It is important that the entire fuel system, from the fuel tank through the hoses and fuel selector, to the carbs themselves, be in 100% good working order. Any problem in the fuel system which reduces fuel delivery to the cylinders while riding can cause lean burn, where the pistons get so hot they have holes meted right through them.

    The Polaris oil injection pump is actually quite reliable. As long as the hoses are in good condition (I suggest installing new oil and fuel hoses), and the oil filter is replaced, it tends to just keep working. Of course, you do need to inspect the hoses, camps and control linkage periodically.

    The oil pump has a fail safe mode, whereby if the throttle linkage disconnects, the pump arm falls back to a 100% oil flow rate, protecting the engine.

    When the variable rate oil pump is working normally, you use about 1/2 the oil that you would with pre-mix. At low engine RPM, the oil pump reduces oil flow, since the engine doesn't need much oil. As WOT, the pump delivers about 40:1 oil flow, same as pre-mixing.

    Less smoke at idle, less oil consumption, and simpler refueling - no chance of someone forgetting to mix the oil correctly.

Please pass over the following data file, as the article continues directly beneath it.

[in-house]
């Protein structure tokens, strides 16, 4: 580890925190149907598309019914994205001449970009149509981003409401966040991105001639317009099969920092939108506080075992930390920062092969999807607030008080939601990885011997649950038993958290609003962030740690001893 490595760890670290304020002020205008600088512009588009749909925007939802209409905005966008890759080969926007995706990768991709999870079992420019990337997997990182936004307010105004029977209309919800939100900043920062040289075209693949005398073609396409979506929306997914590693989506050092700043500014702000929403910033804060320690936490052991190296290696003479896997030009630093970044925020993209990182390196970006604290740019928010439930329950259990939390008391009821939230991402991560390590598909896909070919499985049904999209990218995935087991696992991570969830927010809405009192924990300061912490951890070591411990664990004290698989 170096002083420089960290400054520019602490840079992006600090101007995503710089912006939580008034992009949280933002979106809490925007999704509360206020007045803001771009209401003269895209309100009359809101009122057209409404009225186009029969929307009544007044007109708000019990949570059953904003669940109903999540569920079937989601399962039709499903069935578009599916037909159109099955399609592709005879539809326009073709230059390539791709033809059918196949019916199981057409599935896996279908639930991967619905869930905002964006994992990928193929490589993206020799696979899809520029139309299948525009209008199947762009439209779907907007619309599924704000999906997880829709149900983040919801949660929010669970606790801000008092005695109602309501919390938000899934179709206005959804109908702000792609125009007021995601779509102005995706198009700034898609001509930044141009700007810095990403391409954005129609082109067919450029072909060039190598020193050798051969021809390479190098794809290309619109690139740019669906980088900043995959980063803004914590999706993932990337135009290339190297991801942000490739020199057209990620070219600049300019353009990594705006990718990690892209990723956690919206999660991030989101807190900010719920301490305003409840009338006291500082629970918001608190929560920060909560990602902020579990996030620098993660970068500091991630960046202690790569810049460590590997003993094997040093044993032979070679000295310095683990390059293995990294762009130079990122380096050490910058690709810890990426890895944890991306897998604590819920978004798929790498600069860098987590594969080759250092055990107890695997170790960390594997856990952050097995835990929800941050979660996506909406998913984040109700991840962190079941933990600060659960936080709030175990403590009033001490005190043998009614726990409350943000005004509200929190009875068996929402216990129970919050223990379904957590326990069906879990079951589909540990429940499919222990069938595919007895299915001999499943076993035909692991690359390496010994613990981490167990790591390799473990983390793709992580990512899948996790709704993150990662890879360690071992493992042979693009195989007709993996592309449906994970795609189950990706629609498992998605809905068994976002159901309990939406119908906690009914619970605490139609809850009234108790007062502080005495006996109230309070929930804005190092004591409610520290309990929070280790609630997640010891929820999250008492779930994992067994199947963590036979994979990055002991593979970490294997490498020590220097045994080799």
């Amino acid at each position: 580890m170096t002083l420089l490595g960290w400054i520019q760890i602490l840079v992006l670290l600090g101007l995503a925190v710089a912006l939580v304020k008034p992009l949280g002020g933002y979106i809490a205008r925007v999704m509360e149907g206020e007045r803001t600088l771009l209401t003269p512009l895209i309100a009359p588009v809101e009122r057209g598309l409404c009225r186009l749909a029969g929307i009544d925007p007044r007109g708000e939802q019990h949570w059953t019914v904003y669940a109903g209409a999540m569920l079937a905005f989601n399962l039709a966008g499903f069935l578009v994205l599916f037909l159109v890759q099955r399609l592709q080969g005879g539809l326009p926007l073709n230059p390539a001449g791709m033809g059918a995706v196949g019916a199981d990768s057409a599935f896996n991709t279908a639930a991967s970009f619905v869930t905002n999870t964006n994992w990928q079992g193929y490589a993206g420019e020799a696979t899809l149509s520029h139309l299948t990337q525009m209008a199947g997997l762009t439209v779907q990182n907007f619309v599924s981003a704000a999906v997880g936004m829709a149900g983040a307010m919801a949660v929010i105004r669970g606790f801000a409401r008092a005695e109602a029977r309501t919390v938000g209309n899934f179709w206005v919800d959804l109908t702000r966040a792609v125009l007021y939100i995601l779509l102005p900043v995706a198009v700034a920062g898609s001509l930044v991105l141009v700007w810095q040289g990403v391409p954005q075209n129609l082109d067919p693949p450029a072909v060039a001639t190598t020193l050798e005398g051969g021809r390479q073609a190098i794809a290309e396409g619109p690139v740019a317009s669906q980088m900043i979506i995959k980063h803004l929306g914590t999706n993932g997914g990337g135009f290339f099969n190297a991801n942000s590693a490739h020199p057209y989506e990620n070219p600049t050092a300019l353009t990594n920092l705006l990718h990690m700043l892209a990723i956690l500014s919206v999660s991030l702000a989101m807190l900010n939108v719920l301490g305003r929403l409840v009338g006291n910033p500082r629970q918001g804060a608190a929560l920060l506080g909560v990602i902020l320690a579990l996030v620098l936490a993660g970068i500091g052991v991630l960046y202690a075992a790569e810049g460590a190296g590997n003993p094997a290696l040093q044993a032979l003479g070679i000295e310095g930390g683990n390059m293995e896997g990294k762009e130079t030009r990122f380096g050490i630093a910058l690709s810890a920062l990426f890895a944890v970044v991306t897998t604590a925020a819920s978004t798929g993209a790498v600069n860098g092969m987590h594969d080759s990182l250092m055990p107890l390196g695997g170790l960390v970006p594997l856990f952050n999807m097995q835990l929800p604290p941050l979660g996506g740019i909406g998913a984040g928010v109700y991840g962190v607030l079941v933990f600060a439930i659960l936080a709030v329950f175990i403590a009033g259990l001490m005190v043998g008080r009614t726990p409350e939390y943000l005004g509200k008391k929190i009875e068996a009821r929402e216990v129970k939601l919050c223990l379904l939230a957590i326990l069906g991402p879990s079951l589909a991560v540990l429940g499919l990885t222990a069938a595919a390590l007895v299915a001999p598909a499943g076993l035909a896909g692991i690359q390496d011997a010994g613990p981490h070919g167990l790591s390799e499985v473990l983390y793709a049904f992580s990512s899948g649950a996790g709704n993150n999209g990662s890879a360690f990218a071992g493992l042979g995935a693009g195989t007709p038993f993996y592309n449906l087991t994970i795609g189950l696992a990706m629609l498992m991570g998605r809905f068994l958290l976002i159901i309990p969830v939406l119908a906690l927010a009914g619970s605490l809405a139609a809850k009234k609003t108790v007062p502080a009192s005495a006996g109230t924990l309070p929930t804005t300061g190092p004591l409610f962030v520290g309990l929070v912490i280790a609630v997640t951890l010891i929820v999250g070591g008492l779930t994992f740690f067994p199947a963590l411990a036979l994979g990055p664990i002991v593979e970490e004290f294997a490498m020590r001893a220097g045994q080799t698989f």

Last edited by K447; 05-19-2009 at 11:31 PM.

  4. #4
    hintonpaint's Avatar
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    this was my brothers project and he will be out of town for a while now, however i wanter to say thanks for all the great info!

  5. #5

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    Pull the carbs like the guys have mentioned, as you will most definitly need to go through them (and entire fuel system). Once those are off, pull the reed cages (inspect them while your there).

    Now, go get a mity vac kit and use a little hose attached to it to stick into the cases and suck out as much fluid/oil as possible. You can shoot a little gas in if it is really bad to dilute the oil and help it flow easier.

    Their is the plugs on the bottom of cases but they are usually a complete pain in the @ss to get to and you run the risk of screwing up the threads. This is why I just go through the intake with suction.

    Spray a little fogging oil in the intake, button it all back up after you go through the carbs and you should be golden.

    Crank it over for a little bit before reinstalling plugs, then do a compression check before firing.


    Having the engine full of oil during long storage is a great thing wether intentional or not. If it wasnt intentional, it's the pump and just replace it or go premix like you mentioned.

    shouldn't be too big of a problem

  6. #6
    hintonpaint's Avatar
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    thanks redline, as soon as i get back on that project that is what i was going to do to a tee. the only thing different from my plan was to use denatured alcohol to wash the case out. i already have the block off plate in and i should be back on this one in about a week or so. i am currently working on my 03 fx-140, almost complete engine rebuild and a 98 gtx-di that was just dirty from salt water mess. i will keep you posted on my brothers polaris, thanks again for the input guys.